New Delhi, January 5th, 2017
Hon’ble Ministers and senior officials from the States and other Ministries welcome to the second meeting of the Council for Trade Development and Promotion.
As you are aware, the objective of this Council is to develop partnerships with the States with the aim of boosting international trade.
Last January 8th we had a very constructive dialogue with the State Ministers regarding measures for creating and augmenting an enabling environment in the States to boost International trade.
In my invitation letter dated 31st Oct, I had annexed the status and action taken on the various issues raised by you in the first meeting of this council in last January
Though, since last January we have managed to contain our trade deficit due to controls on imports, there is an immediate need to synergize our efforts and jointly take appropriate steps to boost India’s exports – which is the only sustainable way in today’s international trade environment
As you already know, there is a slowdown in world economy which has resulted in decrease in some of India’s traditional exports.
We would welcome your suggestions on steps required to improve the export competitiveness of our products and on how can we partner in the adoption of such measures to create an environment conducive for exports.
I exhort the Members to use this platform to articulate their perspective on the Trade Policy and work jointly with us to address impediments to trade and infrastructure gaps which adversely affect India’s exports.
One such area which requires immediate intervention is that of facilities for testing, certification, trace-back, packaging and labelling.
As some of you may have seen on the Indian trade portal, a hundred to hundred and fifty SPS notifications and a similar number of TBT notifications are being issued by WTO member countries each month. Around 50% to 60% of these measures have the potential to impact our trade.
There Sector Specific needs can broadly be categorised into interventions required for agri and marine products, for forest produce and for industrial products.
I request the States to enhance their co-operation with Central Agencies for setting up common facilities like testing labs, training institutes as well as packaging and storage support to industry.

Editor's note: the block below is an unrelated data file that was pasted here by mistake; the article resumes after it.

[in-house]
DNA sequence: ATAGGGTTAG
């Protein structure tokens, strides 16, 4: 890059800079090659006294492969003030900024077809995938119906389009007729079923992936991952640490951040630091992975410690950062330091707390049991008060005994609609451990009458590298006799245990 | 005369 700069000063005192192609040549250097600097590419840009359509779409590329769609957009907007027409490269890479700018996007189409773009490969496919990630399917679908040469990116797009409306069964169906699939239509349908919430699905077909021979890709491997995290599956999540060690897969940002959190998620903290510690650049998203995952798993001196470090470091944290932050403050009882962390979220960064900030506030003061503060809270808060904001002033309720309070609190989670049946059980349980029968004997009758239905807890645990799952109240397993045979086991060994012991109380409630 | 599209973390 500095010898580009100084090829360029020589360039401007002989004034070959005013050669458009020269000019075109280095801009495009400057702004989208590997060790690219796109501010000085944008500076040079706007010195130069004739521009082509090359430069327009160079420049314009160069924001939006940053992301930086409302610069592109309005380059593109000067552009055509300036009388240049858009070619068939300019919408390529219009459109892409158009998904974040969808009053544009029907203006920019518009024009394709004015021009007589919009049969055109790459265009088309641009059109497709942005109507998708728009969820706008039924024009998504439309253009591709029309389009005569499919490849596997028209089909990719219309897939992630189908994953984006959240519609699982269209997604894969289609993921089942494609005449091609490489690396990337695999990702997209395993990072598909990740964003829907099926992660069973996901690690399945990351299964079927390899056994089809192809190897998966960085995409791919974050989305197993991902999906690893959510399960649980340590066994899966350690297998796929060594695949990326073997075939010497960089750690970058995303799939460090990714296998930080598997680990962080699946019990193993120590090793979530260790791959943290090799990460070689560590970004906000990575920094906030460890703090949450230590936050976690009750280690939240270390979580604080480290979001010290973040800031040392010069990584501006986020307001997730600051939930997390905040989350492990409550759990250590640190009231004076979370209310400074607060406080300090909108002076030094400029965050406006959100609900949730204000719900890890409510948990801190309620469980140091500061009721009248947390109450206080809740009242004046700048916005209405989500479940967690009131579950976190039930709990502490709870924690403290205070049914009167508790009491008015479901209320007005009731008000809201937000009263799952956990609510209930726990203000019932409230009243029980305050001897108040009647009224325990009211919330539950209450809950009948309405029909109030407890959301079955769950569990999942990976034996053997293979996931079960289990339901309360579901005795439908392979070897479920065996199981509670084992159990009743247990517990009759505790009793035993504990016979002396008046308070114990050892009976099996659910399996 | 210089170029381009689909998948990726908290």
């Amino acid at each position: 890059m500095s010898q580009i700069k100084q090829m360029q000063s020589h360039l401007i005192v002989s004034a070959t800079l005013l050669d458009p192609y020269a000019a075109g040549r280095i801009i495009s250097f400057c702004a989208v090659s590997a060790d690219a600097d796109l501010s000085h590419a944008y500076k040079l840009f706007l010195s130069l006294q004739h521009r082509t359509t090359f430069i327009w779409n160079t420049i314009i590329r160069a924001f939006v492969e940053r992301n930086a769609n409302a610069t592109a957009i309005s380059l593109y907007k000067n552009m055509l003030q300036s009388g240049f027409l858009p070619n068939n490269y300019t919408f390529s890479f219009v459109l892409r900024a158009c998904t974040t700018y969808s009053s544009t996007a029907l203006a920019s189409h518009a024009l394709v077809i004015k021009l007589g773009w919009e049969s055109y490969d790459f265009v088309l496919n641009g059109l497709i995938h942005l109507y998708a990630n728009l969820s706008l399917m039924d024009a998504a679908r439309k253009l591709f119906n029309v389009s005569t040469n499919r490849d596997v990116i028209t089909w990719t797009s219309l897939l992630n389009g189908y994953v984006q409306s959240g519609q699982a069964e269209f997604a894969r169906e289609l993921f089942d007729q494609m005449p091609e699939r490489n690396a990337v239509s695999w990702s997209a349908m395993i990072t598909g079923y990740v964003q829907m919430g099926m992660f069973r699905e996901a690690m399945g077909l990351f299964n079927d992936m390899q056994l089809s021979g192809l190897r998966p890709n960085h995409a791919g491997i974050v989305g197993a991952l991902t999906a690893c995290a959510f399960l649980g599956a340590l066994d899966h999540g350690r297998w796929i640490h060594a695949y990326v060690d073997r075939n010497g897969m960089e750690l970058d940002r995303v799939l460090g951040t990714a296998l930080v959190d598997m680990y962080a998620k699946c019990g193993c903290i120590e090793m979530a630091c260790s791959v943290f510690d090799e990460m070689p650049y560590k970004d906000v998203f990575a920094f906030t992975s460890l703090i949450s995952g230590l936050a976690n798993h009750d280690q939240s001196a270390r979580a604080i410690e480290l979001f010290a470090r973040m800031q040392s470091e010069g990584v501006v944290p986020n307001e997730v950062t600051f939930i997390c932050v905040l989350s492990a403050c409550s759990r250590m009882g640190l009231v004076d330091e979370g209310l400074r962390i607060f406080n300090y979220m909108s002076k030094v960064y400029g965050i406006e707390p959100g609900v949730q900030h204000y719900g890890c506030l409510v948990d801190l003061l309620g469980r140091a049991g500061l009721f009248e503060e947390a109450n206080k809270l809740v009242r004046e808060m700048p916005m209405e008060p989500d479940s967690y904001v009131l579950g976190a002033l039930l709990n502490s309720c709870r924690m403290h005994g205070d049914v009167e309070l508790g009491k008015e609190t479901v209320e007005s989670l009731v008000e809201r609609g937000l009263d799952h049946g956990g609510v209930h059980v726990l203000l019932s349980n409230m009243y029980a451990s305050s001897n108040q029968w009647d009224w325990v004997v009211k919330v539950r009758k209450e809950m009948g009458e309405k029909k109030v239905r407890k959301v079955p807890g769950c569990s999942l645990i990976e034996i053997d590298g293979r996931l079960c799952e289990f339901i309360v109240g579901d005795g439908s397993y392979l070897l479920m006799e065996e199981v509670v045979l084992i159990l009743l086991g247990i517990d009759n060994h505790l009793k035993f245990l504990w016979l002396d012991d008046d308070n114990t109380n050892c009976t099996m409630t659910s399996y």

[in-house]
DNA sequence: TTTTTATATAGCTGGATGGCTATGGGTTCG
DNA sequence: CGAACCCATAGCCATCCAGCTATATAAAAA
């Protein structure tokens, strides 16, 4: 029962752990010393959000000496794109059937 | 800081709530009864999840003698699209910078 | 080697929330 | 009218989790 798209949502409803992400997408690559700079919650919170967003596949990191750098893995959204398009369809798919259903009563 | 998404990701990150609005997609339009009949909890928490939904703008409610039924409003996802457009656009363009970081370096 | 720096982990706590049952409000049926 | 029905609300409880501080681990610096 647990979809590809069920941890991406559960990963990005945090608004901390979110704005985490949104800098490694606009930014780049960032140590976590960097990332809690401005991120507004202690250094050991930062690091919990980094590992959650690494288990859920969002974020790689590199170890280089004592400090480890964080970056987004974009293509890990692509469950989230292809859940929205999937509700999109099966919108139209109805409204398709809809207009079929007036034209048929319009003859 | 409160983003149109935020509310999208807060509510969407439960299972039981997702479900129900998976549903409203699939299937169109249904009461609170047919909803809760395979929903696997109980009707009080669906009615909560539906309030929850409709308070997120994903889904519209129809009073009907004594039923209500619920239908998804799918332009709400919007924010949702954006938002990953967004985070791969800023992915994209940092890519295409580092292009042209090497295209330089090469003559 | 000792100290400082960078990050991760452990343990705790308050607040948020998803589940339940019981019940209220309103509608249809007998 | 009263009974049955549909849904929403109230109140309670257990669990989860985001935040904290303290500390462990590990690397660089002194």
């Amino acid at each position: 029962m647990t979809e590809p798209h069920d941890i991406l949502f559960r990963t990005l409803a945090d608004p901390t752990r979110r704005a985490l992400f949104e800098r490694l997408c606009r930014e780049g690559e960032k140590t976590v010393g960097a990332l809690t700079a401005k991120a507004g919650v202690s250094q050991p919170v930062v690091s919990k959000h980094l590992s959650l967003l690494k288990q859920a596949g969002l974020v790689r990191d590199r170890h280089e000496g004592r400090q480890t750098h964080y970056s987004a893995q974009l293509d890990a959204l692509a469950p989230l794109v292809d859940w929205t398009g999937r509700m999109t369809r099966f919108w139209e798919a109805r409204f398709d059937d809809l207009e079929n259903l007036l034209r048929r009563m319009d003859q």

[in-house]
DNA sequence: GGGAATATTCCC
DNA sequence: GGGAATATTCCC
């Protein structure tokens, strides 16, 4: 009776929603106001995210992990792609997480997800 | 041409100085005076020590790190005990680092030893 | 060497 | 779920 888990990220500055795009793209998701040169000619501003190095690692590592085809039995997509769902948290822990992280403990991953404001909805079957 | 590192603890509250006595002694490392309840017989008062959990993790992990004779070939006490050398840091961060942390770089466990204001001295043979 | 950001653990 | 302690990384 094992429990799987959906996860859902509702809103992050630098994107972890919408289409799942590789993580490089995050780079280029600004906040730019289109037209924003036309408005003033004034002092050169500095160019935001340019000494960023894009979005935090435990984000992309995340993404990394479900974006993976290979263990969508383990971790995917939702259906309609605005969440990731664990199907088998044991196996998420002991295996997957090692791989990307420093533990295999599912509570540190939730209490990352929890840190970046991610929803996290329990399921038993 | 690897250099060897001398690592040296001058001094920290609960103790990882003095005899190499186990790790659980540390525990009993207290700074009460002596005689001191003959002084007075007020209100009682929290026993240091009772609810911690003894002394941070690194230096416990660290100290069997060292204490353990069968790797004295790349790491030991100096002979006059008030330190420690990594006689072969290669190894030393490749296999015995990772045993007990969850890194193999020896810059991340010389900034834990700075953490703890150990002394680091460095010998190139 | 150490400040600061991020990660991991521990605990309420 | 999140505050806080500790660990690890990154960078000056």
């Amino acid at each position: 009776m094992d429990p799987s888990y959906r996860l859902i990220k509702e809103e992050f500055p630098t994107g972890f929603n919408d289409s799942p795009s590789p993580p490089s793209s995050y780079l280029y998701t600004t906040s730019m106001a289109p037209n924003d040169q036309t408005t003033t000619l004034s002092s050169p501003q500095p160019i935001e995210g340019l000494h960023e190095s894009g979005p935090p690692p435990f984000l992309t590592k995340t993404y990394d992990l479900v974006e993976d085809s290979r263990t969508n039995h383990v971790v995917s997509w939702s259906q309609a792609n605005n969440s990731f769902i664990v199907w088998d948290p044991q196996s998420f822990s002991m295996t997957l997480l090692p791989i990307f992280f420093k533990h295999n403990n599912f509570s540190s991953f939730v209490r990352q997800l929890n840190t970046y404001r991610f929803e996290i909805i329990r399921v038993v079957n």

In the last meeting I had requested the States to consider higher allocation of resources for export infrastructure from their increased devolution of funds to which I expected that at least the ongoing ASIDE projects would be completed by the States from their resources. I am still awaiting an affirmative action on this from the States.
However, since almost all the states had expressed their wish for a central scheme which supports export infrastructure, we have acted on your suggestion and are trying to formulate a scheme which could provide financial support and supplement your efforts to create export infrastructure.
I hope we can soon succeed in achieving a consensus for the roll out of this scheme, which is very aptly titled as TIES or Trade Infrastructure for Export Scheme. This would surely strengthen our TIES with the States
States have also been requested to develop their Export Strategy aligned with the National Policy trade. So far seventeen States have prepared their export strategy. I request the balance States to kindly expedite their export strategies.
Also Export Commissioners have been designated by twenty eight states. The remaining States may kindle expedite. I would request the States to use these export commissioners as focal points for institutionalised interactions with the Exporters from the State.
I would also like to draw the attention of the States towards our services exports where we not only have a steady trade surplus but also a lot of untapped potential.
Our services trade surplus offsets our merchandise trade deficit to an extent and along with overseas remittances, keeps our current account deficit in check.
While IT and IT enabled services have an overwhelming predominance in our services exports, these are largely restricted to the US and EU markets and are therefore vulnerable to any changes imposed by these two trading blocks.
There is thus a need to diversify our services exports basket by enabling more sectors and to breach more markets.
Other areas like Medical tourism, nursing and healthcare, education, audio-visual media also afford an excellent potential which can be harnessed.
For this, we need to develop the right competencies like language skills for the East and North East Asian markets.
I would like to take this opportunity to exhort the State Governments to develop and pursue appropriate export strategies in line with national Foreign Trade Policy and we would be happy to associate in such efforts.
In conclusion, I would also like to reiterate my request to all the States to consider organizing bimonthly meetings with the exporters in their States to sort out their infrastructure and tax related issues which would go a long way in improving our trade competitiveness.